Collective Bargaining Agreements

Collective Bargaining Agreement (CBA) refers to a written contract negotiated through collective bargaining for employees by one or more trade unions or workers’ committee with the management of a company or employers organization in a particular industry, that regulates the terms and conditions of employees at work.

The Labour Act Chapter 28:01 recognizes CBAs negotiated between trade unions (registered or unregistered) and employers’ organizations in a particular industry. (See Part X of the Act.)

A collective bargaining agreement may make provision for the following among other things;

  • rates of remuneration and minimum wages for different grades and types of occupations;
  • benefits for employees;
  • deductions which an employer may make from employees’ wages, including deductions for membership fees and union dues, and deductions which an employer may be required or permitted by law or by order of any competent court to make;
  • methods of calculating, or factors for adjusting rates of pay, and the dates, times and modes of payment;
  • all issues pertaining to overtime, piece-work, periods of vacation and vacation pay and constraints thereon;
  • the demarcation of the appropriate categories and classes of employment and their respective functions;
  • the conditions of employment for apprentices;
  • the number of hours of work and the times of work with respect to all or some of the employees.
  • the requirements of occupational safety;
  • housing and transport facilities or in their absence, an allowance for the same;

 The law further provides that a CBA shall not contain any provision which is inconsistent with the Labour Act or any other enactment, and any CBA which contains any such provision shall, to the extent of such inconsistency, be construed with such modifications, qualifications, adaptations and exceptions as may be necessary to bring it into conformity with the Act or such other enactment.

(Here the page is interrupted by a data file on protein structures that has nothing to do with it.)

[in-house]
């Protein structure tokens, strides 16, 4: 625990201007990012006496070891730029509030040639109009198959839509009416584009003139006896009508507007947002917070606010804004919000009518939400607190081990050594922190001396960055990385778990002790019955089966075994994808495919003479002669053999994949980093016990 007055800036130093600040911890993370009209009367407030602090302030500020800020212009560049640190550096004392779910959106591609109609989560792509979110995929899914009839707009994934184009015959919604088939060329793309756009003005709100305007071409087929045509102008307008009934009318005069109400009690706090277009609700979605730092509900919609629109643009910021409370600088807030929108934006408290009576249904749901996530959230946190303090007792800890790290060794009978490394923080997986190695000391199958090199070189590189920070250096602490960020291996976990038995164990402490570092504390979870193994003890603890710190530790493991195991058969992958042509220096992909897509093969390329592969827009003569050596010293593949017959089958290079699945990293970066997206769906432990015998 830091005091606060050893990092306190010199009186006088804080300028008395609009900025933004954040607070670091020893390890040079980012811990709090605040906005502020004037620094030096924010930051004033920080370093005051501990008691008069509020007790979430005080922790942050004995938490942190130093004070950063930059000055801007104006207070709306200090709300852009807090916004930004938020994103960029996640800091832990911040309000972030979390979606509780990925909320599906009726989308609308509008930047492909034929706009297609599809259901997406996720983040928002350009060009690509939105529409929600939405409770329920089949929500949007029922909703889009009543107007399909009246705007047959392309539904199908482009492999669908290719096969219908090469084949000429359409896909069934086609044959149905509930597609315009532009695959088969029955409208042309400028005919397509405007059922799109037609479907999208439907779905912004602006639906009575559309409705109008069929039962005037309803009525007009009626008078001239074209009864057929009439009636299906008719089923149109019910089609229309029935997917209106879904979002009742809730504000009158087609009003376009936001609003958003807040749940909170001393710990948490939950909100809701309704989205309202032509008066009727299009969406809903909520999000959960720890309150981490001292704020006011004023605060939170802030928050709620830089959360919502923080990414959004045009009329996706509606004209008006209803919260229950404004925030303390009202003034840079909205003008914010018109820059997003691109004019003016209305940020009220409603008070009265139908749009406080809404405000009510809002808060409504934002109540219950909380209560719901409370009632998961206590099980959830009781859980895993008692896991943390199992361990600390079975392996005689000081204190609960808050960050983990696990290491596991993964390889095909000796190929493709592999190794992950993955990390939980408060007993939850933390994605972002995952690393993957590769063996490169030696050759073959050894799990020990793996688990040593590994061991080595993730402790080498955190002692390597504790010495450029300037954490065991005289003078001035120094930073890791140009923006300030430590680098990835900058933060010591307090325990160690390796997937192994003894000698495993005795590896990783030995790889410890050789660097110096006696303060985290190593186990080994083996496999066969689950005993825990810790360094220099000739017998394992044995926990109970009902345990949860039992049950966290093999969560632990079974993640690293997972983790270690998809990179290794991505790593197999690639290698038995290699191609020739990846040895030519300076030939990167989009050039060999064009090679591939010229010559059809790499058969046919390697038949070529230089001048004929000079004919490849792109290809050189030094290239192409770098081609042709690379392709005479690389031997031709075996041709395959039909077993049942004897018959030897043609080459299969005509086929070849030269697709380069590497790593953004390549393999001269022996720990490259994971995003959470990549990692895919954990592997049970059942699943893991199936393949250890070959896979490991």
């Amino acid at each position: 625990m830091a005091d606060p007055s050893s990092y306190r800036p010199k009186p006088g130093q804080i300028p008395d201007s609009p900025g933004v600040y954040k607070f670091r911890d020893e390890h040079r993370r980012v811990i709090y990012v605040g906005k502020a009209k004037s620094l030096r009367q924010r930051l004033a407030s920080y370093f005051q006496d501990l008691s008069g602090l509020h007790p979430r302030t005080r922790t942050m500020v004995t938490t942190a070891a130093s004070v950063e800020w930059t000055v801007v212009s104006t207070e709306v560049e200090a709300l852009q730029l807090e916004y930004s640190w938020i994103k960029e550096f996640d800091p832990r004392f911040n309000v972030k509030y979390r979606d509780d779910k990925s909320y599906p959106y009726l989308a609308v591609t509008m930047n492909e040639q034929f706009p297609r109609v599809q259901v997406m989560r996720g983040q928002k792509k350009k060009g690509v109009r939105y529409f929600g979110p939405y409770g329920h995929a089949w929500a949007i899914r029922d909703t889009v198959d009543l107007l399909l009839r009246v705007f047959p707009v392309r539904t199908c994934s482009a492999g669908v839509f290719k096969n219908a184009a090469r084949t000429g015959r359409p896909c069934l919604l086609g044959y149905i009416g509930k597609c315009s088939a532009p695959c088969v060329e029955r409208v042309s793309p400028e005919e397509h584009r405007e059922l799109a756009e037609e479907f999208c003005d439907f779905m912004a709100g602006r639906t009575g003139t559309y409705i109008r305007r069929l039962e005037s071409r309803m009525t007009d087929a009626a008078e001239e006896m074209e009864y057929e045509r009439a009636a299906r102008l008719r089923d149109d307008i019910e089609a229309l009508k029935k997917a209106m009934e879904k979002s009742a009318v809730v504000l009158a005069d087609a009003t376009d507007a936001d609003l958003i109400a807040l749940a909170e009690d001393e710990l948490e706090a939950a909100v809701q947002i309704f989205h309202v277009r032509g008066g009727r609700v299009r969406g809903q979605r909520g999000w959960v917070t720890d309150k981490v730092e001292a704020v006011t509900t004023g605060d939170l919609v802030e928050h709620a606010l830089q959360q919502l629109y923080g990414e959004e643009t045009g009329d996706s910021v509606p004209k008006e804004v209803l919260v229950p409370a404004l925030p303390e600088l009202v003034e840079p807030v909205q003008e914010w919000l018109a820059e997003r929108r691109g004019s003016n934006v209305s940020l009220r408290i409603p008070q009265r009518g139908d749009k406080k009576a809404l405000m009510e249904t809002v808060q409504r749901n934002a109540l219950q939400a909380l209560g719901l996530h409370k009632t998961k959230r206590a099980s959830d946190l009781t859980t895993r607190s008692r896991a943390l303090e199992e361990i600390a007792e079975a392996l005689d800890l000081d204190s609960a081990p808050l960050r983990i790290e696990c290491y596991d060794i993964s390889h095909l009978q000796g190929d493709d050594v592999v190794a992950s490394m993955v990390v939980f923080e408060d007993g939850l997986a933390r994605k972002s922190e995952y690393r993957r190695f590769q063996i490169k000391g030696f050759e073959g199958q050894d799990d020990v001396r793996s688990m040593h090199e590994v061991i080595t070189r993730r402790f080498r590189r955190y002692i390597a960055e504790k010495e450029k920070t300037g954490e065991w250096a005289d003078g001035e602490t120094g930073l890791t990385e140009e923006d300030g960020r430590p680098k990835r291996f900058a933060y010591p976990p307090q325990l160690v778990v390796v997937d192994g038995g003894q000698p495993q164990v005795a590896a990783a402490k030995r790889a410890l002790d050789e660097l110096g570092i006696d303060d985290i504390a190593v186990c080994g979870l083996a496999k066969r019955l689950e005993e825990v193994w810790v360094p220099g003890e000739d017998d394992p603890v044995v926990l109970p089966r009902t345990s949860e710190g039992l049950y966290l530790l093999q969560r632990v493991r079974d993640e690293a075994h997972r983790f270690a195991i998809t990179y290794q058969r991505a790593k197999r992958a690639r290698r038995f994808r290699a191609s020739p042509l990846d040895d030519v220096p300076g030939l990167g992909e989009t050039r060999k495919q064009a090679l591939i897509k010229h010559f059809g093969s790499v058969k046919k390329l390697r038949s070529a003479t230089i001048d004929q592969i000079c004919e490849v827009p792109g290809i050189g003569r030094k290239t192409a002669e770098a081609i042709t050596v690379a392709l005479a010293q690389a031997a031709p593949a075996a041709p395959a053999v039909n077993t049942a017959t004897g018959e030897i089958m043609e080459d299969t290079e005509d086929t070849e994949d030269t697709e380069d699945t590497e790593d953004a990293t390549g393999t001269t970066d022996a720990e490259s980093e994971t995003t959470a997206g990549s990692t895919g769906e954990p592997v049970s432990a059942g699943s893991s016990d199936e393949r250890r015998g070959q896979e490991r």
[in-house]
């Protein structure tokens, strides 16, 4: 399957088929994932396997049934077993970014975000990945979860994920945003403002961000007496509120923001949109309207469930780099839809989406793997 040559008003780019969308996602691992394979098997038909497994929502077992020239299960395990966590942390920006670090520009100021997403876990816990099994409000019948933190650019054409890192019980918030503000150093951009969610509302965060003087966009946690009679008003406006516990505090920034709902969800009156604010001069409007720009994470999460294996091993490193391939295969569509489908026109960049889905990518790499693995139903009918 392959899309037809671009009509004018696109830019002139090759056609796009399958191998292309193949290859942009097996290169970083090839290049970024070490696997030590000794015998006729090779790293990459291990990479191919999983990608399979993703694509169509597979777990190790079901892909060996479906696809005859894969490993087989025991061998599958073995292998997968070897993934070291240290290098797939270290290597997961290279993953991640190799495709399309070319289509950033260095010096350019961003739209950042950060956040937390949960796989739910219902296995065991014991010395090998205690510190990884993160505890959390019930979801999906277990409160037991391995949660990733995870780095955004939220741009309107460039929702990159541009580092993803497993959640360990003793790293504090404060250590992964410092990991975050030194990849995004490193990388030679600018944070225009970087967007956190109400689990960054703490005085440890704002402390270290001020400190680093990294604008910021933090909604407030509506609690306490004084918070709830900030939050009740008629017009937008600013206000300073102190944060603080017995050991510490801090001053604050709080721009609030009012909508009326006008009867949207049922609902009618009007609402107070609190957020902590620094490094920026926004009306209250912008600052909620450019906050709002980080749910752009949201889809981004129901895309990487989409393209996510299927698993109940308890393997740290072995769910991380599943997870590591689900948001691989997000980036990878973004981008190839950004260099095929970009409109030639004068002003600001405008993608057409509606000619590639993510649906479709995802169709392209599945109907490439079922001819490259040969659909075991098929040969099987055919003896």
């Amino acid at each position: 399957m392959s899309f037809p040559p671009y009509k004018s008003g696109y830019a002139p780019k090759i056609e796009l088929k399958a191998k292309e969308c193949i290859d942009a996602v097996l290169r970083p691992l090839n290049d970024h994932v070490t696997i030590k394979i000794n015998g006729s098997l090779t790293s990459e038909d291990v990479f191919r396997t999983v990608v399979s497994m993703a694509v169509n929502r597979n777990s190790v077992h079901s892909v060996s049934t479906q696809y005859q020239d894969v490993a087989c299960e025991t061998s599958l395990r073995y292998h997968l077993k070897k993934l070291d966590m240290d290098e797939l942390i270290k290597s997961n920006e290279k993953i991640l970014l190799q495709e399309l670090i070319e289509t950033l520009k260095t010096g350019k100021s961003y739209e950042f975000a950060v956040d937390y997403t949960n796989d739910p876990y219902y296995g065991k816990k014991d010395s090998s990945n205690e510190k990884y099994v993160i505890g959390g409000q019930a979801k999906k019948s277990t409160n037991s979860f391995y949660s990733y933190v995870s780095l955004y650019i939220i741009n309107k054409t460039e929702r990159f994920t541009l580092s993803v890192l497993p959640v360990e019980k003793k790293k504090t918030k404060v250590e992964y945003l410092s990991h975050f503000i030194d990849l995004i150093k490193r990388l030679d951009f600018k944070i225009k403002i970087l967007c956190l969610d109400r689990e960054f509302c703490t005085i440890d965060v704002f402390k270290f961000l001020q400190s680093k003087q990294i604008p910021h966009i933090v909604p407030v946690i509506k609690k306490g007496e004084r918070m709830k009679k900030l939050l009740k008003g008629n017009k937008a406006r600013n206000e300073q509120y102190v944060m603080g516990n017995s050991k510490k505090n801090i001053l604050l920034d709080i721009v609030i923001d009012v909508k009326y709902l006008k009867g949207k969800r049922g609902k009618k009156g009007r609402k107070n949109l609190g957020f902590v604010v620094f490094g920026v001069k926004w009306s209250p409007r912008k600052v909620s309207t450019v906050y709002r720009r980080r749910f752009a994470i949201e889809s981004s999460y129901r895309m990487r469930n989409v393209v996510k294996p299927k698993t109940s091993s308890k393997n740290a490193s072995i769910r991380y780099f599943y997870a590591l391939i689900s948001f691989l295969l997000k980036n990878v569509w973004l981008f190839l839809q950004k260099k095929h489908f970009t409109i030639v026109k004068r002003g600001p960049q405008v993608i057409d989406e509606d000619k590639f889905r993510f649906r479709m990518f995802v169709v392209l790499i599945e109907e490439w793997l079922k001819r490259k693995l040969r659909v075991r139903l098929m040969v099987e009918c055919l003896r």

The law also recognizes the right of the employer and his employees to agree on the introduction of rates of pay which are higher than those stipulated in the CBA in a particular industry. Put differently, a CBA is used as the minimum benchmark.

After negotiation, a CBA shall be submitted to the Registrar of Labour for approval and registration. Upon registration of a CBA the Minister shall publish the agreement as a statutory instrument. The terms and conditions of a registered CBA shall be binding and effective upon the date of such publication and/or any date specified in the agreement.

It is important to point out that failure to observe the terms and conditions stated in a CBA is an unfair labour practice which can result in the employer facing litigation.

The contents of this article are for general information purposes only and do not constitute our legal or professional advice. We accept no responsibility for any loss or damage of whatsoever nature which may arise from reliance on any of the information published herein.

Copyright © Marume & Furidzo Legal Practitioners 2020

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